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 20 November 2017

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News

Obesity increases the risk of pancreatic cancer

People who are obese face a hugely increased risk of developing pancreatic cancer, according to a report in the Journal of the American Medical Association.

News image

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Diabetes mellitus and elevated postload plasma glucose levels have been associated with an increased risk of pancreatic cancer in previous studies.

By virtue of their influence on insulin resistance, it has therefore been hypothesized that obesity and physical inactivity may also increase the risk of pancreatic cancer.

A huge US study has now examined the relationship between pancreatic cancer risk and obesity, height, and physical activity.

The research used data from two US cohort studies conducted by mailed questionnaire.

These were the Health Professionals Follow-up Study (initiated in 1986) and the Nurse's Health Study (initiated in 1976), with 10 to 20 years of follow-up.

Obesity increases risk of pancreatic cancer
Journal of the American Medical Association

More than 160,000 participants were involved in the study, including 46,648 men, aged between 40 and 75 years, and 117, 041 women, aged 30 to 55 years.

All those enrolled in the study were free of cancer at baseline and had complete data on height and weight.

During follow-up, 350 incident pancreatic cancer cases were documented.

Individuals with a body mass index (BMI) of at least 30 kg/m2 were found to have an elevated risk of pancreatic cancer compared to those with a BMI of less than 23 kg/m2.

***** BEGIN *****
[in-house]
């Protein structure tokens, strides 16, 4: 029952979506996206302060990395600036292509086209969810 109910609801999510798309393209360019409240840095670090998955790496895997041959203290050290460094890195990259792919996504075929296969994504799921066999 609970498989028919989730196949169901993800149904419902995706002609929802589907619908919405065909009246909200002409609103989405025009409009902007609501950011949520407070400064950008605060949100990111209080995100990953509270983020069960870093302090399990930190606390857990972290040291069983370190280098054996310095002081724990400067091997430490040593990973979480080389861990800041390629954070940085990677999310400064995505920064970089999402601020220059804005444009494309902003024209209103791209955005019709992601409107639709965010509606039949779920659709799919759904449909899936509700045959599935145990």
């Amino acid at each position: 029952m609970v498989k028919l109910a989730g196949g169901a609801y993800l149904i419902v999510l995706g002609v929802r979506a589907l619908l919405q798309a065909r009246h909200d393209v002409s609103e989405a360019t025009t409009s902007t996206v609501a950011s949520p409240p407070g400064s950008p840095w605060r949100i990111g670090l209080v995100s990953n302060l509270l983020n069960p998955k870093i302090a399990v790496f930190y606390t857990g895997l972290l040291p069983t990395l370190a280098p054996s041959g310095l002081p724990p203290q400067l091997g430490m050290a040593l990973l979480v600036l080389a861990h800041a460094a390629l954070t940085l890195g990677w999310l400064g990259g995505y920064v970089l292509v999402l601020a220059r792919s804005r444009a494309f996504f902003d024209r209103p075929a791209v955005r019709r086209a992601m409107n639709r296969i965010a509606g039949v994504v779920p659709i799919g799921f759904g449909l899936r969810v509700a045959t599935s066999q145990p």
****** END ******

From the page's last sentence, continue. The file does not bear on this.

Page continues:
Height was also associated with an increased risk of pancreatic cancer.

The research found that physical activity seemed to make no difference to the risk of cancer among people who were not overweight.

However, amongst people who were considered overweight or obese (BMI of at least 25 kg/m2) there was an inverse relationship between total physical activity and pancreatic cancer risk.

The researchers, led by Dr Dominique Michaud, of the Harvard School of Public Health, Boston, USA, write that the findings show "obesity significantly increased the risk of pancreatic cancer."

They add, "Physical activity appears to decrease the risk of pancreatic cancer, especially among those who are overweight."

Writing in the same journal, Dr Susan Gapstur and Dr Peter Gann, of Northwestern University Medical School, Chicago, USA, say the findings are the latest to show that a healthy lifestyle can reduce the risk of pancreatic cancer.

"It is both surprising and gratifying that pancreatic cancer should be emerging as a form of cancer that might be preventable, at least in part through modification of lifestyle habits such as diet, exercise, and smoking," they write.

JAMA 2001; 286 (8): 921-929
27 August 2001

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